California Occupational Guides

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Summary Guide for

Nurse Anesthetists in California

May also be called: Advanced Practice Nurses (APN); Advanced Practice Registered Nurses (APRN); and Certified Registered Nurse Anesthetists (CRNA)

What Would I Do?

Nurse Anesthetists are registered nurses with specialized education who provide anesthesia services. In California, Nurse Anesthetists may give anesthesia without a physician’s in-person supervision.

Nurse Anesthetists work in clean, well-lit medical settings from large medical centers to small community hospitals. They also work in outpatient surgery centers, pain clinics, and physicians’ offices. They are the main providers of anesthesia in rural hospitals and in combat war zones. Nurse Anesthetists work day, evening, and night shifts, as well as on call.

Will This Job Fit Me?

This job may appeal to those who enjoy working with ideas and activities that include practical, hands-on problems and solutions.

What Wages and Benefits Can I Expect?

The median wage in 2020 for Nurse Anesthetists in California is $0 annually. The median is the point at which half of the workers earn more and half earn less.

Annual Wages for 2020Low
(25th percentile)
Median
(50th percentile)
High
(75th percentile)
California>$145,600>$145,600>$145,600
Source: EDD/LMID Occupational Employment Statistics Survey, 2020 Wages do not reflect self-employment.
View Wages for All Areas

Benefits generally include medical, dental, life, and vision insurance, as well as vacation, sick leave, and retirement benefits. Employers may also provide educational tuition reimbursement and shift differential pay for evening or night shifts. Some employers cover malpractice insurance.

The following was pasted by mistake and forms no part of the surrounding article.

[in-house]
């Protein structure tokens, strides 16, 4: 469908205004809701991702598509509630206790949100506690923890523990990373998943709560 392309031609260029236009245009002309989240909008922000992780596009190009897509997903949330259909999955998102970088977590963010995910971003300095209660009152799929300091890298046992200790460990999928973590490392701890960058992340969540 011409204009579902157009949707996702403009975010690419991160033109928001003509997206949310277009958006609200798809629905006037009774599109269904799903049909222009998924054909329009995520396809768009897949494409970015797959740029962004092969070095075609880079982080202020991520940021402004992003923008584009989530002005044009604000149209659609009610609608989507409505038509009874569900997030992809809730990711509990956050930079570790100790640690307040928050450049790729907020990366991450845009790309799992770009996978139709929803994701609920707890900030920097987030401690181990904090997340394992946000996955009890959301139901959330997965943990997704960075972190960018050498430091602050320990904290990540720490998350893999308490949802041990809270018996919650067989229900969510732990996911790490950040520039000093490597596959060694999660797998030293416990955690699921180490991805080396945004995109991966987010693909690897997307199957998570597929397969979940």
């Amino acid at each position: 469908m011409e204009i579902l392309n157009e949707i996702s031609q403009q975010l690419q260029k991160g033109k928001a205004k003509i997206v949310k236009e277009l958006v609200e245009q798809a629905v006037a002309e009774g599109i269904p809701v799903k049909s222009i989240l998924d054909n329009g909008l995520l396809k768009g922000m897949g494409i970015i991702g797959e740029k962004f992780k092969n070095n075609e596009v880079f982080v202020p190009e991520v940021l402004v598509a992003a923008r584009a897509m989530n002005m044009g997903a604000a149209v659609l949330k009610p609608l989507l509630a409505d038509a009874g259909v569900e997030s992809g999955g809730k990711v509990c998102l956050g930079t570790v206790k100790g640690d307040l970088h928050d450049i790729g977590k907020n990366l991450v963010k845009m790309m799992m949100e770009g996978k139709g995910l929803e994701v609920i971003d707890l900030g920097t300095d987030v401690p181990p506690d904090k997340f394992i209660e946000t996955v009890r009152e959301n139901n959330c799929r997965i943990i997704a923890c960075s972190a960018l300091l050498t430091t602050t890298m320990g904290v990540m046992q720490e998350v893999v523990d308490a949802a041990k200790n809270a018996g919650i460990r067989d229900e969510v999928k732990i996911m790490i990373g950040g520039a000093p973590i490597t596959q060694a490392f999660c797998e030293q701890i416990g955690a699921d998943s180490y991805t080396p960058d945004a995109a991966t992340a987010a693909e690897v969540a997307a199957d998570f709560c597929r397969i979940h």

What is the Job Outlook?

Employment growth for Nurse Anesthetists will be strong primarily because of the effects of healthcare legislation, an increased emphasis on preventative care, and the demand from a large, aging baby-boom population for healthcare services as they live longer and more active lives than previous generations.

How Do I Qualify?

To enter a nurse anesthesia training program, candidates must be licensed registered nurses with at least a bachelor's degree in nursing and clinical experience in acute care. In order to work in the profession, they need a master's degree in nurse anesthesia and certification by the National Board of Certification and Recertification for Nurse Anesthetists (NBCRNA).

Finding a Job

Direct application to employers remains one of the most effective job search methods. Newspaper classified ads, the Internet, medical recruiters, health care staffing agencies, and professional associations are good sources for job listings. In addition, clinical experience during training provides networking opportunities. Online job opening systems include JobCentral at www.jobcentral.com and CalJOBSSM at www.caljobs.ca.gov.

To find your nearest One-Stop Career Center, go to Service Locator. View the helpful job search tips for more resources. (requires Adobe Reader).


Learn More About Nurse Anesthetists